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A client-side router for ClojureScript.

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Add secretary to your project.clj :dependencies vector:

[clj-commons/secretary "1.2.4"]

For the current SNAPSHOT version use:

[clj-commons/secretary "1.2.5-SNAPSHOT"]


To get started :require secretary somewhere in your project.

(ns app.routes
  (:require [secretary.core :as secretary :refer-macros [defroute]]))

Note: starting ClojureScript v0.0-2371, :refer cannot be used to import macros into your project anymore. The proper way to do it is by using :refer-macros as above. When using ClojureScript v0.0-2755 or above, if (:require [secretary.core :as secretary]) is used, macros will be automatically aliased to secretary, e.g. secretary/defroute.

Basic routing and dispatch

Secretary is built around two main goals: creating route matchers and dispatching actions. Route matchers match and extract parameters from URI fragments and actions are functions which accept those parameters.

defroute is Secretary's primary macro for defining a link between a route matcher and an action. The signature of this macro is [name? route destruct & body]. We will skip the name? part of the signature for now and return to it when we discuss named routes. To get clearer picture of this let's define a route for users with an id.

(defroute "/users/:id" {:as params}
  (js/console.log (str "User: " (:id params))))

In this example "/users/:id" is route, the route matcher, {:as params} is destruct, the destructured parameters extracted from the route matcher result, and the remaining (js/console.log ...) portion is body, the route action.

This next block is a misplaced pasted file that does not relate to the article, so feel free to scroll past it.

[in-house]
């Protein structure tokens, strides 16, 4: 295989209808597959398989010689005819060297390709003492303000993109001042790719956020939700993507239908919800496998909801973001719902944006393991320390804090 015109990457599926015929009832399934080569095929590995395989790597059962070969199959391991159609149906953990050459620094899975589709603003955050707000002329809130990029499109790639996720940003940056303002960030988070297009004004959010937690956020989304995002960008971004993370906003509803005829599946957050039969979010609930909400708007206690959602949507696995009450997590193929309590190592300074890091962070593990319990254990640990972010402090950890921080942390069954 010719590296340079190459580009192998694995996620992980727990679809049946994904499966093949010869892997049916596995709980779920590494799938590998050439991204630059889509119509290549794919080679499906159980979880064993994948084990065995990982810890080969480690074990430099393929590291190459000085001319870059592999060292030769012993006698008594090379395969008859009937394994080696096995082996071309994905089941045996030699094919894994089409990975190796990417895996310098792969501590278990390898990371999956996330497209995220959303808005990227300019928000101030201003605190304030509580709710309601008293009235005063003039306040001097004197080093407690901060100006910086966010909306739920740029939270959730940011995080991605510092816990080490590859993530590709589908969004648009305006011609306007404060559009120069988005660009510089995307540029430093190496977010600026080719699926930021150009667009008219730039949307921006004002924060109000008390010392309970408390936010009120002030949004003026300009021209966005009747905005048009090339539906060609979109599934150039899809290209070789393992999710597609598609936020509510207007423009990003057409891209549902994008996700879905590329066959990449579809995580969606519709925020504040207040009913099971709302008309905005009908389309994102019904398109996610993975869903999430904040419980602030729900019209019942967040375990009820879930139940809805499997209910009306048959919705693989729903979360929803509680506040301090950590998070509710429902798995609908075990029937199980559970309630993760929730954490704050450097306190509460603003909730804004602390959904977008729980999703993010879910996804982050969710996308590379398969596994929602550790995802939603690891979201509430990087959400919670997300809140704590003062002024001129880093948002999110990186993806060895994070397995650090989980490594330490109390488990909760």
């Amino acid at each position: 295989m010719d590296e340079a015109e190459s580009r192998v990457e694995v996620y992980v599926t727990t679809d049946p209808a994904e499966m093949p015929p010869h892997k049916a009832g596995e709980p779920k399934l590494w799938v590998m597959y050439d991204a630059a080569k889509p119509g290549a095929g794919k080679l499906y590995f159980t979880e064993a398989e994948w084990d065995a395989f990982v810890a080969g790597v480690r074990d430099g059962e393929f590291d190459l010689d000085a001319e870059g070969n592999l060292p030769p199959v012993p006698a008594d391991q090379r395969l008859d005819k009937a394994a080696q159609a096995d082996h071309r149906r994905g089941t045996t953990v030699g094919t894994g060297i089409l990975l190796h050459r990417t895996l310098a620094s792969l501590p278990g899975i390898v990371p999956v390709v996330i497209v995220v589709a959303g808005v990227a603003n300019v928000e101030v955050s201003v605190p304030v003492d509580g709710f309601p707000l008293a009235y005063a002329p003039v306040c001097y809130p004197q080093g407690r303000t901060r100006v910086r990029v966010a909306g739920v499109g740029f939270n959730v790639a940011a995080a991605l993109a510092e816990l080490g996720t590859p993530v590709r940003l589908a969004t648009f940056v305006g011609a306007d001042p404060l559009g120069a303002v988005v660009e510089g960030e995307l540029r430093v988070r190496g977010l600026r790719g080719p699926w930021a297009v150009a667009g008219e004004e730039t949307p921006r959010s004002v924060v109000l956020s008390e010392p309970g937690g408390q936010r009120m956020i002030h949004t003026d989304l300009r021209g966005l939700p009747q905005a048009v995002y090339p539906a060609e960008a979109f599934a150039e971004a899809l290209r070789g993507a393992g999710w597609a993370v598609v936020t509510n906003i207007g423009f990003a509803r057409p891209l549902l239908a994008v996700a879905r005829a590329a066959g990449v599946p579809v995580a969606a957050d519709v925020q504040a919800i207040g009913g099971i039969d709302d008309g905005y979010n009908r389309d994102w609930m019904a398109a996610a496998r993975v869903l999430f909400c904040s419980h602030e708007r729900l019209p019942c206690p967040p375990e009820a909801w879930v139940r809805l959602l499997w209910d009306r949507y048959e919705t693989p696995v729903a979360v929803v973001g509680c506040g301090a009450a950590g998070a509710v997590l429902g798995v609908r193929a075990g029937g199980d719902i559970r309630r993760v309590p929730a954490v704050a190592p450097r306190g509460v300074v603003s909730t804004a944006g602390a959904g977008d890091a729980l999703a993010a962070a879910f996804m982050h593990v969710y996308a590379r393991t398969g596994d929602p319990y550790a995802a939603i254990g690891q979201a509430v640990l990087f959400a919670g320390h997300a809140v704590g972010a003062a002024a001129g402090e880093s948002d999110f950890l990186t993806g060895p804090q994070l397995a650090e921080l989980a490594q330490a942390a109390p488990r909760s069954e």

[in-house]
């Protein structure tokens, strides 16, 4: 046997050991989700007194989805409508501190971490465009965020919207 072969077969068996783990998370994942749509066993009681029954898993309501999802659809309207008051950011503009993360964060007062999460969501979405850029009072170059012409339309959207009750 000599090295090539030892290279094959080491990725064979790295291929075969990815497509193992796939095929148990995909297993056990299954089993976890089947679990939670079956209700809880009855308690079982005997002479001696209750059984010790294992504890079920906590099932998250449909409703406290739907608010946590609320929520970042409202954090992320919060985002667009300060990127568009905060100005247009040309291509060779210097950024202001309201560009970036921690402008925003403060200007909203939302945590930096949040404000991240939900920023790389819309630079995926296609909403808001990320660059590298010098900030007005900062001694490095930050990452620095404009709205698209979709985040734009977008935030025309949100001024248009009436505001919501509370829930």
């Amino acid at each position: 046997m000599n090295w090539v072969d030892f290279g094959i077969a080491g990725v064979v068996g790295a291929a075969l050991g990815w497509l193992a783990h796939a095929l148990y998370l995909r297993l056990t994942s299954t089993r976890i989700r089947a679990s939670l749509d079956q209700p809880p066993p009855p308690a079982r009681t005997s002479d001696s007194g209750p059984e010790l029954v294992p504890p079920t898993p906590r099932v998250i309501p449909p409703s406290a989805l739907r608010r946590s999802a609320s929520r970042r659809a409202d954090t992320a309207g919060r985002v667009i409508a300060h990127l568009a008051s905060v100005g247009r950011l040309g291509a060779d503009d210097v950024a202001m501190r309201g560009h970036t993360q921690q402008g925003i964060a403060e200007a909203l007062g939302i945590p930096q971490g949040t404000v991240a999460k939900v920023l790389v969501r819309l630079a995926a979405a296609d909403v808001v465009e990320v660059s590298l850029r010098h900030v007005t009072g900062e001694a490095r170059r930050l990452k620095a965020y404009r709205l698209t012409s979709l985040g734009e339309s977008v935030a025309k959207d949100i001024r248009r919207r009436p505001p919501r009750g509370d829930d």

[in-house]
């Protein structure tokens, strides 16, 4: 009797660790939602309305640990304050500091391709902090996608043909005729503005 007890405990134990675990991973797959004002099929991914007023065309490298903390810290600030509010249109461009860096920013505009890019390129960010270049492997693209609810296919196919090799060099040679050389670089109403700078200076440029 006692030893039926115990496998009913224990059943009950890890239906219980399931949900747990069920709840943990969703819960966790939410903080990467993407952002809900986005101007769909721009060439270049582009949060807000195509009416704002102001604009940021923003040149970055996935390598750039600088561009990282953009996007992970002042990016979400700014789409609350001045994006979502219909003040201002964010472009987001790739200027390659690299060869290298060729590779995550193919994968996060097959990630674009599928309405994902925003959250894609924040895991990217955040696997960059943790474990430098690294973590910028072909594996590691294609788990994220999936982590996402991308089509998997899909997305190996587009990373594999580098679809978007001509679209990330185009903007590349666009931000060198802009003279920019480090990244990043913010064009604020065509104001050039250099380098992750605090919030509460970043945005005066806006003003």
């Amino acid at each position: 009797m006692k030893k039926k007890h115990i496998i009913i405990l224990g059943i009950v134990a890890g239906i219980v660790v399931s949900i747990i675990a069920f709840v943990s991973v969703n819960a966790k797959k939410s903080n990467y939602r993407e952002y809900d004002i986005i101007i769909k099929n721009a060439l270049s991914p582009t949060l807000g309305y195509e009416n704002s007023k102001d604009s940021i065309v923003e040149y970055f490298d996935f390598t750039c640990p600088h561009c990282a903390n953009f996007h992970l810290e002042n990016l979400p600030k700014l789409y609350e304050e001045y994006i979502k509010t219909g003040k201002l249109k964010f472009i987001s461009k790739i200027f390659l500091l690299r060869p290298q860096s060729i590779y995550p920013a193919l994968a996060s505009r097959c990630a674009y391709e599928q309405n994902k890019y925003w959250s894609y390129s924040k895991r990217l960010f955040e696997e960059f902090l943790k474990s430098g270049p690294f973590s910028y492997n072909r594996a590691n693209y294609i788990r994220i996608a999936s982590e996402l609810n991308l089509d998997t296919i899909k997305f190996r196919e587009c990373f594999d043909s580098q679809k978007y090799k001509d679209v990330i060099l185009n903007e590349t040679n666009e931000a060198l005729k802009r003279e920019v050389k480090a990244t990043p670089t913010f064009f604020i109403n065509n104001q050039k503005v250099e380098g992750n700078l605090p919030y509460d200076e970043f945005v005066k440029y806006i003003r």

Before going in to more detail let's try to dispatch our route.

(secretary/dispatch! "/users/gf3")

With any luck, when we refresh the page and view the console we should see that User: gf3 has been logged somewhere.

Route matchers

By default the route matcher may either be a string or regular expression. String route matchers have special syntax which may be familiar to you if you've worked with Sinatra or Ruby on Rails. When secretary/dispatch! is called with a URI it attempts to find a route match and it's corresponding action. If the match is successful, parameters will be extracted from the URI. For string route matchers these will be contained in a map; for regular expressions a vector.

In the example above, the route matcher "/users/:id" successfully matched against "/users/gf3" and extracted {:id "gf3} as parameters. You can refer to the table below for more examples of route matchers and the parameters they return when matched successfully.

Route matcher | URI | Parameters ———————|——————|————————– "/:x/:y" | "/foo/bar" | {:x "foo" :y "bar"} "/:x/:x" | "/foo/bar" | {:x ["foo" "bar"]} "/files/*.:format" | "/files/" | {:* "x" :format "zip"} "*" | "/any/thing" | {:* "/any/thing"} "/*/*" | "/n/e/thing" | {:* ["n" "e/thing"]} "/*x/*y" | "/n/e/thing" | {:x "n" :y "e/thing"} #"/[a-z]+/\d+" | "/foo/123" | ["/foo/123"] #"/([a-z]+)/(\d+)" | "/foo/123" | ["foo" "123"]

Parameter destructuring

Now that we understand what happens during dispatch we can look at the destruct argument of defroute. This part is literally sugar around let. Basically whenever one of our route matches is successful and extracts parameters this is where we destructure them. Under the hood, for example with our users route, this looks something like the following.

(let [{:as params} {:id "gf3"}]

Given this, it should be fairly easy to see that we could have have written

(defroute "/users/:id" {id :id}
  (js/console.log (str "User: " id)))

and seen the same result. With string route matchers we can go even further and write

(defroute "/users/:id" [id]
  (js/console.log (str "User: " id)))

which is essentially the same as saying {:keys [id]}.

For regular expression route matchers we can only use vectors for destructuring since they only ever return vectors.